A US mobile phone user has described his shock at having his entire Coinbase cryptocurrency account drained of money in a SIM port attack. In a candid account of security failings, Sean Coonce, who has a role in engineering leadership at BitGo, outlined what happened:
I lost north of $100,000 last Wednesday. It evaporated over a 24-hour time span in a “SIM port attack” that drained my Coinbase account.
In a SIM port attack, the attacker ports your SIM card to a phone that they control. Coonce found he had trouble logging into his Google account, and so he contacted his mobile provider, but he didn’t suspect an attack until it was too late:
The attacker then initiates the password reset flow on your email account. A verification code is sent from your email provider to your phone number — which is intercepted by the attacker, as they now control your SIM card.
Once the attacker controls your primary email account, they begin to move laterally across any lucrative online services that you manage via that email address (bank accounts, social media accounts, etc.). If they’re terribly malicious, they can even lock you out of your own accounts with little recourse to reclaim them.
In retrospect, he says, he could have protected himself by moving his cryptocurrency to offline storage, and taken better care of his online footprint and personal information. However, it was the SMS based 2FA which enabled the hacker to take over his SIM card and redirect emails to a different mobile device.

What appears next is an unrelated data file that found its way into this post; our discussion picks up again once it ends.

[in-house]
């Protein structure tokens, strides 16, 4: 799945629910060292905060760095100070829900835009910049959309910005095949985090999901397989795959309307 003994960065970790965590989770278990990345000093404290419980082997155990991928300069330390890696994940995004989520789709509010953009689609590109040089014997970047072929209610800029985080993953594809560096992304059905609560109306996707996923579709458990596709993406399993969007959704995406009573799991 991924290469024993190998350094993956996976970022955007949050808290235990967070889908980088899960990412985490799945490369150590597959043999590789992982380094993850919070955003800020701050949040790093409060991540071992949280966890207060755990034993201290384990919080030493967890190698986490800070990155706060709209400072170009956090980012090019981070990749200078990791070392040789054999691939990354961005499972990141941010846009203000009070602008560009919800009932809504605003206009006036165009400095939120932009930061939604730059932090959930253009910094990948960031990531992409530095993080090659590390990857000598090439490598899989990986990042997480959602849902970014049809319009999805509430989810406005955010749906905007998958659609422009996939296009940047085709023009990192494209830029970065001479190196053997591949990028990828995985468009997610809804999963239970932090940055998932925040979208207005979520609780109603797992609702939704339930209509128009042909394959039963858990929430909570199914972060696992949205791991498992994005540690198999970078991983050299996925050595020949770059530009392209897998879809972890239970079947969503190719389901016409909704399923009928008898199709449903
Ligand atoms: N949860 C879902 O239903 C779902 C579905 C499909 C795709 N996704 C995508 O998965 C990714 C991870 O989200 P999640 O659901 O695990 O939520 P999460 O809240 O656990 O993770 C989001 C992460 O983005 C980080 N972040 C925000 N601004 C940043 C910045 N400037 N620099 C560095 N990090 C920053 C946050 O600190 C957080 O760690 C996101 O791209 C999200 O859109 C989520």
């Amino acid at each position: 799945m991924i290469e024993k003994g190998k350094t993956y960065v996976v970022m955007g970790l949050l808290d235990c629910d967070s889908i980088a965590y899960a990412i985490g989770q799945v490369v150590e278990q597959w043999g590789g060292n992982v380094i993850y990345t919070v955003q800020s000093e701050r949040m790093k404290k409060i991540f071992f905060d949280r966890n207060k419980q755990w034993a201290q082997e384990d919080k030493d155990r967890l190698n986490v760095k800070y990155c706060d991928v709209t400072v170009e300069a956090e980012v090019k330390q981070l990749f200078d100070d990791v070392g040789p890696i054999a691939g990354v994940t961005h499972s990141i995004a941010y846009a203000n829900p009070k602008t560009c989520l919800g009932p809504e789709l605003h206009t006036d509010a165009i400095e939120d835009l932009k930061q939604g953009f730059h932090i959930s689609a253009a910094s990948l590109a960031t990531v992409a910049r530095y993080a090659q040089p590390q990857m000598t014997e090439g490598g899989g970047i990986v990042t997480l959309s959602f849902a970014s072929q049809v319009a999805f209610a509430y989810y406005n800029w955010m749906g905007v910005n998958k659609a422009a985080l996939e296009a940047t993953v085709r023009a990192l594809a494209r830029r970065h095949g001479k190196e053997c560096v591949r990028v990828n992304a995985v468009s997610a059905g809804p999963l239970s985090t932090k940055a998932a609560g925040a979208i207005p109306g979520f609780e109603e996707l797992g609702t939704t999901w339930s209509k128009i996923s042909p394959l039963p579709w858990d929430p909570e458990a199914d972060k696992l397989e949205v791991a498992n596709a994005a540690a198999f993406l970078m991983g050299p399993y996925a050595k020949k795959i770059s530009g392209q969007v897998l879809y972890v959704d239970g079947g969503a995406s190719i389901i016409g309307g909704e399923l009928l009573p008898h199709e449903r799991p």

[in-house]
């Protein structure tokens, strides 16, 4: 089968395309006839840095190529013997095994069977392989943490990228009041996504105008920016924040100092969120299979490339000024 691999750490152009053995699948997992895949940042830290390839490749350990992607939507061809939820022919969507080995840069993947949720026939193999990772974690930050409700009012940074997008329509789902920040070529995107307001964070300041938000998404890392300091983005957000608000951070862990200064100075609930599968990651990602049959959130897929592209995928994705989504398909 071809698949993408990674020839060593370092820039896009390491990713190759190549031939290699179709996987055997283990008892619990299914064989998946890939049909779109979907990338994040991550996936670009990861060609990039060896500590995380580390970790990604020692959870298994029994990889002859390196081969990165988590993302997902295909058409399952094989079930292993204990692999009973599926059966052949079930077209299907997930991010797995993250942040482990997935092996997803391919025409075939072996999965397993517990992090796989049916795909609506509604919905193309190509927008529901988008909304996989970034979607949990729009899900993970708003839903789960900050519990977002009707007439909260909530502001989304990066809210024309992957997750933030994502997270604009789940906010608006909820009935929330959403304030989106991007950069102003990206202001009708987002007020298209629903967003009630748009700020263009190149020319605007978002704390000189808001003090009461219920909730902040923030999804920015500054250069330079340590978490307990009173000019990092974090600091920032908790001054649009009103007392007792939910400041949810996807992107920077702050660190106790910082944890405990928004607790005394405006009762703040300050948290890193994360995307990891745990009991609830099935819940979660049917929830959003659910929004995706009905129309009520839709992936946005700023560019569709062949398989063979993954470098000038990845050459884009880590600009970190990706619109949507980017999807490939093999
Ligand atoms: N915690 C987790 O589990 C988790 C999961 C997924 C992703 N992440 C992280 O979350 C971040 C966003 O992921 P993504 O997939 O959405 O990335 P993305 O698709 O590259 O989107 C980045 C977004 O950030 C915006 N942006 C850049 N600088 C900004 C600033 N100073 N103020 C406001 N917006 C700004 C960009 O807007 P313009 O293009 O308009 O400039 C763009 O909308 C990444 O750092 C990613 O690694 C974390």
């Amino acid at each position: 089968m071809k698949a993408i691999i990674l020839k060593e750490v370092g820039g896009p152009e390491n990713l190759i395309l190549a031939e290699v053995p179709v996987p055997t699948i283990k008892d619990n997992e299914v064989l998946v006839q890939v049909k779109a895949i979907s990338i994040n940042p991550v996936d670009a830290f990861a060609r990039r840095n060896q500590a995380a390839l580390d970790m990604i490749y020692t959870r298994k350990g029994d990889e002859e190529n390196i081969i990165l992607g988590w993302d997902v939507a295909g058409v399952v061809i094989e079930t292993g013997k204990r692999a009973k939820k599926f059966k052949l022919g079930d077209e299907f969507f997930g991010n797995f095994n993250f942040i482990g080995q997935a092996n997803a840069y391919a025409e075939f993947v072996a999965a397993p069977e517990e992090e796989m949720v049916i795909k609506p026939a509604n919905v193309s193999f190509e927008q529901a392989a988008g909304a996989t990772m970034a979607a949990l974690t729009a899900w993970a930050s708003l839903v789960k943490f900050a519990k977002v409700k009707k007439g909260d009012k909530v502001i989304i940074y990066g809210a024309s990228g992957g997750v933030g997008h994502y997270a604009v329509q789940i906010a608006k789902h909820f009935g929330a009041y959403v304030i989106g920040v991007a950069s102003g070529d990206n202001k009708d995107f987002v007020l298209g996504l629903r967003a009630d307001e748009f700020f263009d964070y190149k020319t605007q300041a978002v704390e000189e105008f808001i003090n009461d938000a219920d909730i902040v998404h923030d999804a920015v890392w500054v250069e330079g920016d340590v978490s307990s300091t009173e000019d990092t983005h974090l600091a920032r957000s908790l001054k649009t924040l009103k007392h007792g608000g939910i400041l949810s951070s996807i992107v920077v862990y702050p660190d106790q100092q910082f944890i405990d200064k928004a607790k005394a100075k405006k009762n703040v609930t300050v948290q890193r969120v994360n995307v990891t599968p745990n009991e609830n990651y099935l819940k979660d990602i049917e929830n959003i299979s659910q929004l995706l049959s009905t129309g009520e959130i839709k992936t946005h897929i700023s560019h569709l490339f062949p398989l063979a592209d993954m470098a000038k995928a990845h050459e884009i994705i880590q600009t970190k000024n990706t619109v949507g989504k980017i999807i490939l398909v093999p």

- Move your crypto to a hardware wallet/offline storage/multi-sig wallet whenever you are not transacting. Do not leave funds idle on exchanges or fiat on-ramps. I treated Coinbase like a bank account and you have absolutely zero recourse in the case of an attack.
- Regardless of the assets and/or identities you are trying to protect online, upgrade to hardware based security (ie: something physical that an attacker would have to physically obtain in order to perform an attack).
- Reduce the urge to needlessly share personally identifiable information (birthdate, location, pictures with geolocation data embedded in them, etc.) online. All of that quasi publicly available data can be turned against you in the event of an attack.
- In some cases, an online service will not support hardware-based 2FA (they rely on weaker SMS based 2FA). In these cases, you might be better off creating a Google Voice phone number (which cannot be SIM ported) and using that as your 2-Factor Auth recovery number.
- Instead of binding everything to a single email address, create a secondary address for your critical online identities (bank accounts, social media accounts, crypto exchanges, etc.). Do not use this email address for anything else and keep it private. Back up that address with some form of hardware-based 2FA.
- Offline Password Manager: Use a password manager for your passwords. Even better, use an offline password manager like Password Store. lrvick has an excellent comparison chart of various password managers as well as a vetted recommendation for the more technically inclined.
It seems the moral of the story is that SMS-based two factor authentication is not enough to protect mobile users from sophisticated fraudsters.